If you have children, other family members, or friends who you continuously have to reprimand for not letting you know where they are—causing you unnecessary worrying—have them view 127 Hours. It should break them of their bad habits.

James Franco stars in 127 Hours, based on the real-life story of Aron Ralston—chronicled in the book, Between a Rock and a Hard Place. On a 2003 solo hike in Utah’s Canyonlands National Park Ralston was pinned by a boulder in a canyon. He was in a remote area and had told no one of his hiking destination.

Having exhausted creative ways to free himself, and increasingly losing lucidity, five days into his ordeal, the experienced climber and hiker managed to break his arm bones so that he then could cut into the soft tissue to sever his arm and free himself. Yes, actually cut off his arm—and that’s without the assistance of pharmaceuticals or a good sharp knife. Ralston then managed to rappel down a wall and walk several miles before being rescued.

Knowing the general storyline, it was difficult to view 127 Hours and not fixate on “when’s the amputation coming.” But director Danny Boyle (Slumdog Millionaire, 28 Days Later, and Trainspotting) does not give much opportunity to dwell on the inevitable, as he takes the viewer on the sped-up version of 127 hours of Ralston’s fight for his life with a mix of very physical predicaments, breakaway attempts, hallucinations, reminiscences, and humor (drinking urine is “no Slurpy”) against a very fresh and hip soundtrack that doesn’t let up until Ralston’s rescue.

Even if you did not know the outcome, James Franco’s Ralston is such an enthusiastic outdoor adventurer (practically flying over terrain on his bike) with so much joie de vivre who also is smart (except for that thing about hiking alone and not telling anyone) and industrious, you think he’s bound to figure a way out of his horrible position.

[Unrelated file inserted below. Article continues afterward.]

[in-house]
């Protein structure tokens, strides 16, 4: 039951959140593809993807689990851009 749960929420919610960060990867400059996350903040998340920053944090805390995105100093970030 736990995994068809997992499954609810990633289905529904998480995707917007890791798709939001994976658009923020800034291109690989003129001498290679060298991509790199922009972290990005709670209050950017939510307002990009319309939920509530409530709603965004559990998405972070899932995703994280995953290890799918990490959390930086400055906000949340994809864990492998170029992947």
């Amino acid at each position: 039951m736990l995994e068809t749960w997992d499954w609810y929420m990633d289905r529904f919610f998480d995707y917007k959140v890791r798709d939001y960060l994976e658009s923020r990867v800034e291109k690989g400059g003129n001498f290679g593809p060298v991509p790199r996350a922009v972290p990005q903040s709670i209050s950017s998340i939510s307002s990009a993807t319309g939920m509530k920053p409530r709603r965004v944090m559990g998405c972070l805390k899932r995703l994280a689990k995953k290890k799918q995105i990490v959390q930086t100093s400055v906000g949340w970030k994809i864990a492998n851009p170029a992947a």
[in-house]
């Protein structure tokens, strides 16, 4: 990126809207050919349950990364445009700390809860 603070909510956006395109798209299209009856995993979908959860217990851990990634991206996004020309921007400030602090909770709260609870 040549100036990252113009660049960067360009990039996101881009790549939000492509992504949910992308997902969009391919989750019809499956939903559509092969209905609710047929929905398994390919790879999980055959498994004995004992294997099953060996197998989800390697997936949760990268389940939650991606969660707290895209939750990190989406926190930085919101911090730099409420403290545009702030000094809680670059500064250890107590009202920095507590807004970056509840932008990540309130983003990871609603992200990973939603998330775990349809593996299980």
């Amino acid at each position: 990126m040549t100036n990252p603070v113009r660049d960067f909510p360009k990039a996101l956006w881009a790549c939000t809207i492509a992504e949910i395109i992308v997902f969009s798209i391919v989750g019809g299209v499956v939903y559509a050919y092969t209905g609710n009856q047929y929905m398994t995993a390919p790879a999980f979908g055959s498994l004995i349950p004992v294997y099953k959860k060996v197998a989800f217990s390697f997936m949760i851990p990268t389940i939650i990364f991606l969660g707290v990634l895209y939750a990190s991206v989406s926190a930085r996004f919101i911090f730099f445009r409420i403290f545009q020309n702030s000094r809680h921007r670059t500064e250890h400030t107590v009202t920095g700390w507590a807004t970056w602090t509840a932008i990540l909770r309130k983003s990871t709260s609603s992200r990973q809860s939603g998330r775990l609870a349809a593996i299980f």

It’s good that his character is so engaging, because 127 Hours is all Franco-driven; carrying an entire film is no small feat. While his roles in the Spider Man franchise, Tristan + Isolde, and City by the Sea were particularly anemic, Franco has turned in brilliant performances in Milk and many other roles, and seems to be the only true contemporary Renaissance man—acting, writing, ongoing education (now working on a PhD), artist, and even working on soap opera. So he just comes across as cool and fun in his public image, which seeps into his on-screen persona. Franco—and the film—have already received nominations from the Writers Guild Awards, Film Independent Spirit Awards, and Golden Globes, among others.

At the end of the ordeal—as the music changes and the rescue helicopter takes Ralston to safety—“the film leaves you,” as the New York Times so aptly wrote, “with the impression of having lived, vicariously but intensely, through something whose meaning is both profound and elusive.”

3 of 5 Purple Pencils


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